We live in a world where instant access to information is an expectation. This is true in our personal lives and our professional lives. Consider two things: How many times a day do you use the Internet to find information you need? If you leave the home or the office and forget your mobile device, do you go back and get it?
We’ll hypothesize that your answers were likely “many” and “yes.” We know, in general, that the web, data and devices are, for most of us, pretty critical. But that’s not always the case. For many companies in the public sector, valuable information still exists solely in hard-copy format. But, with the help of geographic information systems — or GIS — these companies are finding ways to integrate important historical data with modern technology.
Let’s start with a little background. GIS is a system of hardware and software used to capture, manage and analyze geographic data. It provides project teams — especially those working with land acquisition and right-of-way information — with an easier way to view, interpret and visualize data, enabling quicker, more efficient and more effective access to information.
Because large volumes of plans and engineering drawings remain the data source of record for rights-of-way information, converting this data into digital format is no easy task. But as Dominion Virginia Power recognized, it was an essential piece of successfully doing business in today’s fast-paced, tech-driven world.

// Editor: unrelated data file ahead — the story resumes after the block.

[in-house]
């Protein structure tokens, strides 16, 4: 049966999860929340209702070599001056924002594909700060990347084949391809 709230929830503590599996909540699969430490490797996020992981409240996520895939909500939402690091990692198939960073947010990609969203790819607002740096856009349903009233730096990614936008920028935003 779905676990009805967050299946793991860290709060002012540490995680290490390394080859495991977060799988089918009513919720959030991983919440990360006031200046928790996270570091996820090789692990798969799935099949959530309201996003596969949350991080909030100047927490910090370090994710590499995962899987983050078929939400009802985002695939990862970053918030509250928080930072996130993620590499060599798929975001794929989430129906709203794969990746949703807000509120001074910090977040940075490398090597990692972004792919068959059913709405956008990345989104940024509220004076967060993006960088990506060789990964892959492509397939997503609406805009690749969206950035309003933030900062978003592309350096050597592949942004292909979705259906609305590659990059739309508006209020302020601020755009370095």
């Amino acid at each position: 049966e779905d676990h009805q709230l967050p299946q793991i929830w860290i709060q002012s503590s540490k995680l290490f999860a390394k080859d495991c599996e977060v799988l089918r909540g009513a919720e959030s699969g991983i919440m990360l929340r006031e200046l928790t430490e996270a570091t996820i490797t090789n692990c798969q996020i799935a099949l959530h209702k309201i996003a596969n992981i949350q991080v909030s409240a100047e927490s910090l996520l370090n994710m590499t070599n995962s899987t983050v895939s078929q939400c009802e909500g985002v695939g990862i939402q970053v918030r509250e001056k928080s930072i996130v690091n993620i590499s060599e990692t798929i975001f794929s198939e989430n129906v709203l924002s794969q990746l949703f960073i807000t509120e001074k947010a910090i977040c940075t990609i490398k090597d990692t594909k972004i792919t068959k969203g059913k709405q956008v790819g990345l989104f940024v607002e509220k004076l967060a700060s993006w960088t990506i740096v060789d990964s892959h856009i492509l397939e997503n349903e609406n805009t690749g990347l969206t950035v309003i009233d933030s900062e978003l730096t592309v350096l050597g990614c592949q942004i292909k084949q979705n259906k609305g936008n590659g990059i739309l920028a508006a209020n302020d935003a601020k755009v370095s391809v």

With the help of our GIS team, Dominion Virginia Power began converting its legacy hard-copy data, some of it dating back nearly 80 years, into digital format through a custom GIS web mapping application built on ESRI’s ArcGIS platform.
The project team used a georeferencing process to orient the 8,500-plus plan documents to their correct spatial location and incorporated information about rights-of-way, easements and permits on the newly digitized drawings. As rights-of-way expand over the years (which is quite common), the digital data can quickly and accurately display those expansions — one of the many benefits of using GIS to modernize this data.
Among the other benefits, users have the ability to catalog and track all types of historical data, including right-of-way agreements, permits, leases, design files, construction notes/comments and vegetative control data in one central location. The robust system enables storing and spatially viewing important, historical data that spans across the entire project life cycle and across the historical ownership of the transmission/distribution property.
When finished this fall, Dominion Virginia Power’s complete historical data will be housed in a fully searchable GIS database allowing quick access to relevant, useful institutional knowledge.
Want to learn more? Watch for the September/October issue of Right of Way Magazine for the first in a two-part series that will detail how Dominion Virginia Power and Burns & McDonnell forged a partnership to build this modern system for accessing historic records.